Recommendations regarding netting height come less cut and dried, with lower-bowl coverage serving as the league's lone criterion. Operators had to take into account the depth and slope of their facility's lower-seating bowl, as well as potential view obstructions for fans seated in higher levels whose sightlines intersect with the 118-foot pipe required to suspend the netting curtain from above. In some arenas, staff could be seen during the off-season dangling flagged ropes from catwalks while coworkers in the seats below advised on suitable conduit heights. For some facilities, 20-foot-high nets were deemed safe and unobtrusive. At Denver's Pepsi Center, home of the Colorado Avalanche, the net extends upward a full 100 feet, from the requisite six inches below the top edge of the glass to the building's ceiling structure.
While netting installation in community rinks is typically a one-time endeavor, professional rink operators must remove the netting along with their boards and glass for basketball games, concerts and other events. During a two-week stretch in November, the Pepsi Center had to pull its net out of the way and put it back nine times. "The biggest part of this equation - the cost factor - had nothing to do with the net," says Brian Stang, director of indoor sales for Minneapolis-based rink equipment manufacturer Athletica Inc. "It had everything to do with the rigging system, taking that net up and down."
According to Stang, the process gets really pricey for public buildings, which may have to contract with outside riggers (at as much as $150 per man-hour) to handle the netting. Other facilities have invested thousands of dollars into pulley systems that onsite staff operate themselves. In either case, minor league teams have experienced the greatest economic crunch from the netting mandate. "The market that it has impacted more than anybody is the little guys," Stang says. "I think what's going to happen on the rigging side over the course of this year is that some companies will come to the forefront with more universal systems that are more economical for the 120 professional buildings that aren't NHL venues."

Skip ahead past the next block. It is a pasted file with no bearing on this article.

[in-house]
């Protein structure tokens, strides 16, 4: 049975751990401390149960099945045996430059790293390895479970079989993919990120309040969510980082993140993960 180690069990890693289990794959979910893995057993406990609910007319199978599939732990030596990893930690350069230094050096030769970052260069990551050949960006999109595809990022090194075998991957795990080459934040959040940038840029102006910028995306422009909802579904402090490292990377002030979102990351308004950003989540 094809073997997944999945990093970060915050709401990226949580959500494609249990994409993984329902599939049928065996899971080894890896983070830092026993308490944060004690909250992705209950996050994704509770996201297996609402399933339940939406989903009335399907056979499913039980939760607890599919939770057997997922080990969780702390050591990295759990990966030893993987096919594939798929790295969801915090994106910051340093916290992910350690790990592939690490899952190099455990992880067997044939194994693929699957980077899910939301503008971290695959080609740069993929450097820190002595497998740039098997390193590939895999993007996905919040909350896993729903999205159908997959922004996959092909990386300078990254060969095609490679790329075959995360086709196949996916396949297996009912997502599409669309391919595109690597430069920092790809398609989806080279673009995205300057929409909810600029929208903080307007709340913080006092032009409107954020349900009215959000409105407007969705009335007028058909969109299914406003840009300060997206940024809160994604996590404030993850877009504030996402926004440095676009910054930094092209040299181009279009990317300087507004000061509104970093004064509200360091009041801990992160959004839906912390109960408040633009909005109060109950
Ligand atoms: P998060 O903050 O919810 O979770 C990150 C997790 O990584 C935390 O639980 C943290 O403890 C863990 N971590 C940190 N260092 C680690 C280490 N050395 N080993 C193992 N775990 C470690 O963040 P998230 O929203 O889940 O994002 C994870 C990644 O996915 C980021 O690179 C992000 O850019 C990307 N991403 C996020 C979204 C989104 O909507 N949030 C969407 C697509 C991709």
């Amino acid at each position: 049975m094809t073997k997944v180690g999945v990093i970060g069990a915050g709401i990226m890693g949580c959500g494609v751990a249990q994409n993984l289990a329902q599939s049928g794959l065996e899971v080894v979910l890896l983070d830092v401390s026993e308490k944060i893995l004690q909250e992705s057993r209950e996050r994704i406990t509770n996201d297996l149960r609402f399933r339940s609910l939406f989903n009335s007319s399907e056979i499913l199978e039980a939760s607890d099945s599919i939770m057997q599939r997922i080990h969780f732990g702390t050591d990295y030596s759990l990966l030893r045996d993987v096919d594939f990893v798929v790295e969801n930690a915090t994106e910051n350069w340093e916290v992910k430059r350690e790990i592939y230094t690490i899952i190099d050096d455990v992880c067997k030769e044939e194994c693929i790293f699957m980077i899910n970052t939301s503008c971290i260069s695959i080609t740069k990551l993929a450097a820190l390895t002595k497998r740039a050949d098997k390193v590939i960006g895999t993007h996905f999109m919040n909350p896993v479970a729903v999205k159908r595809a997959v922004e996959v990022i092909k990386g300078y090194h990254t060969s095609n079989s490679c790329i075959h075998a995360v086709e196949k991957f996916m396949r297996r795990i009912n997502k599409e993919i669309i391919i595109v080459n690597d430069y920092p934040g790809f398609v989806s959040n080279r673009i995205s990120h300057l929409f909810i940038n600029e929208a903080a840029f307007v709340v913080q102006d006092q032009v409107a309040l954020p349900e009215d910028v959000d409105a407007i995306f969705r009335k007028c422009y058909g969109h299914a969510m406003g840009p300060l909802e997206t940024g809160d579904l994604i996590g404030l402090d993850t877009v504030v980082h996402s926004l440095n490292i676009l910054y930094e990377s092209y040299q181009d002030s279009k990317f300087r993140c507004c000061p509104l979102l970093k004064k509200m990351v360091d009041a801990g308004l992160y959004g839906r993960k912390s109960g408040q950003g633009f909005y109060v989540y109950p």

And there's no guarantee that nets covering a rink's ends will serve as a catch-all solution to concerns lingering less than a year removed from Brittanie Cecil's death. "Knowing that we live in a litigious society, the first time somebody on the side gets hit, that person is going to say, 'You're not protecting me like you are the people on the ends,' " says Stang. "Everyone says, 'Well, they're probably going to net the whole damn place pretty soon.' That's a gut reaction, but who knows if it will happen?"
Though it stopped short of mandating a completely net-enclosed rink, the NHL nonetheless instituted for this season a minimum height of 5 feet for glass situated atop side boards. Previously, even as end-rink glass stood a uniform 8 feet, side-mounted glass ranged between 4 and 6 feet, depending on the venue. By keeping more pucks out of seating areas and in play, the change in glass height not only provides spectators more protection, it also improves the flow of NHL games. That said, recent innovations in seamless glass have done even more to bring the game action back up to full speed.
Seamless glass emerged nearly 10 years ago as a favor to fans. The 5/8 -inch-thick tempered glass sits in a 4-inch-deep channel within each dasher board panel without the stanchions required to hold up acrylic systems. Instead, small clips connecting the top of one pane of glass to its neighbors suffice in keeping the entire system erect. The glass itself is less susceptible to marring by pucks, scarring by sticks and yellowing with age than its acrylic counterparts, which also tend to distort views down the ice. It also is less likely to shatter these days, thanks to coatings that increase its strength and prevent countless glass shards from showering the first few rows of seats and the ice surface should a section break. Instead, the glass acts much like a damaged car windshield, exhibiting a spider-web pattern but remaining intact.
But the fans' gain has all too often translated into players' pain. According to one manufacturer, the combined weight of a typical dasher board panel and the tempered glass resting on top of it (at 9 pounds per square foot) can approach 700 pounds. Some compare the barrier to a brick wall. "The players have had to play a different game," says Wescott. "They aren't going into the corners full steam like they used to."
"There has been a lot of talk, from players and trainers especially, about the fact that tempered glass seemed to be so unforgiving, it was affecting the safety of the players," says Dave Dryden, chair of the two-year-old NHL Injury Analysis Panel. "The NHL has for a long time had an injury monitoring system. For the first time, we started to really analyze it."